The Wheeler Centre
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Question Time: Constitutional Recognition of Indigenous Australians
Public opinion is now overwhelmingly in favour of the recognition of Aboriginal and Torres Strait Islander people in Australia’s Constitution. What would be the symbolic and practical implications of such a change – and who is leading the push for a referendum?
Join us for an exploration of the history – and potential legal, social and philosophical impacts – of constitutional change. How was our Constitution drafted, and how did Indigenous Australians come to be excluded at the birth of Australia’s federation? Why do discriminatory racial references remain in our Constitution, even after amendments to the document were carried in 1967?
Question Time hands the discussion to you for a full hour of Q&A with our expert panellists. Unpack the laws and philosophies that have come to bear on the autonomy and acknowledgement of Indigenous Australians – from terra nullius, protectionism and forced assimilation to land rights, self-determination and potentially imminent constitutional recognition.
Hosted by Madeleine Morris, with former Aboriginal and Torres Strait Islander Commission CEO Patricia Turner, Victorian Aboriginal Community Controlled Health Organisation CEO Jill Gallagher, ANU law professor and Indigenous Studies academic Frank Brennan and leading constitutional lawyer George Williams.
Madeleine Morris is a Melbourne-based reporter for ABC television’s 7.30. She was formerly a presenter for the BBC in London and reported from dozens of countries before returning to her native Australia. She is the author of Guilt-Free Bottle-Feeding: Why Your Formula-Fed Baby Can Grow Up To Be Happy, Healthy and Smart, published by Finch.
An Arrernte and Gurdanji woman, Patricia Turner has 40 years experience working primarily in Aboriginal affairs at the local, regional and national levels. She has had a long and varied career in the Australian Public Service, with senior roles including CEO of the Aboriginal and Torres Strait Islander Commission, and Deputy Secretary of the Commonwealth Departments of Aboriginal Affairs and Prime Minister and Cabinet – with oversight of the establishment of the Council for Aboriginal Reconciliation and with responsibility for the Office of the Status of Women among other matters.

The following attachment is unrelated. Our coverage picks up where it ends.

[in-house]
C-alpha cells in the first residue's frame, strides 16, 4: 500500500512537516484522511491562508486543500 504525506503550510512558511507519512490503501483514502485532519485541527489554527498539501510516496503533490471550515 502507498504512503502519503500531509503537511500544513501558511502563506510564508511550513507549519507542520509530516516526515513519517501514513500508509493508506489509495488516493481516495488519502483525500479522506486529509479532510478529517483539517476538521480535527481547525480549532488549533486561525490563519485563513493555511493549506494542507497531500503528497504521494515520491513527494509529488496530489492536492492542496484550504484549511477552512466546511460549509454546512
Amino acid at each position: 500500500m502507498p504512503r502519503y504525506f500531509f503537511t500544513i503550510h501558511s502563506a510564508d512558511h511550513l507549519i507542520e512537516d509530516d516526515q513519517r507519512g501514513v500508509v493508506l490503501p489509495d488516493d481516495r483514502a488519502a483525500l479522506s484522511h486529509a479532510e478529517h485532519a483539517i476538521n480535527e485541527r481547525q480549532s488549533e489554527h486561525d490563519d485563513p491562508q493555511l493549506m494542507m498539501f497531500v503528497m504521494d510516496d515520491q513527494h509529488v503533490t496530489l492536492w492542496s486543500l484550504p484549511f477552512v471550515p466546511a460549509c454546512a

George Williams AO is one of Australia’s leading constitutional lawyers and public commentators. He is a professor of law at the University of New South Wales and has written and edited 34 books on Australian government and the Constitution, including Everything You Need to Know about the Referendum to Recognise Indigenous Australians.
Jill Gallagher AO is a Gunditjmara woman from Western Victoria who has worked within, led and advocated for the Victorian Aboriginal community all her life.
Since 1998 this has been through the Victorian Aboriginal Community Controlled Health Organisation (VACCHO), now one of Australia’s largest and most effective state Aboriginal peak advocacy organisations. As CEO since 2001, Gallagher has led a major growth in the organisation’s status by working to raise its profile and to position it as the key body in addressing Aboriginal health issues.
In 2010, Gallagher was included in the Victorian Honour Roll of Women and in 2013 she was appointed to the Order of Australia in recognition of her strong and effective leadership in Aboriginal health.
Frank Brennan is a Jesuit priest, professor of law at the Australian Catholic University, and adjunct professor at the College of Law and the National Centre for Indigenous Studies at the Australian National University.
Brennan has been actively committed to Indigenous reconciliation, justice and recognition for over 30 years. He began as a volunteer in the first Aboriginal legal service in Australia, was an Ambassador for Reconciliation and was described as ‘the meddling priest’ by Keating in 1998 during his involvement in Wik. His books on Indigenous issues include The Wik Debate, One Land One Nation, Sharing the Country, Land Rights Queensland Style and No Small Change: The Road to Recognition for Indigenous Australia. He watched the passage of the first Aboriginal Land Rights Act (NT) in the senate in Canberra in 1976 and his father Sir Gerard Brennan was a High Court Judge on the Mabo case.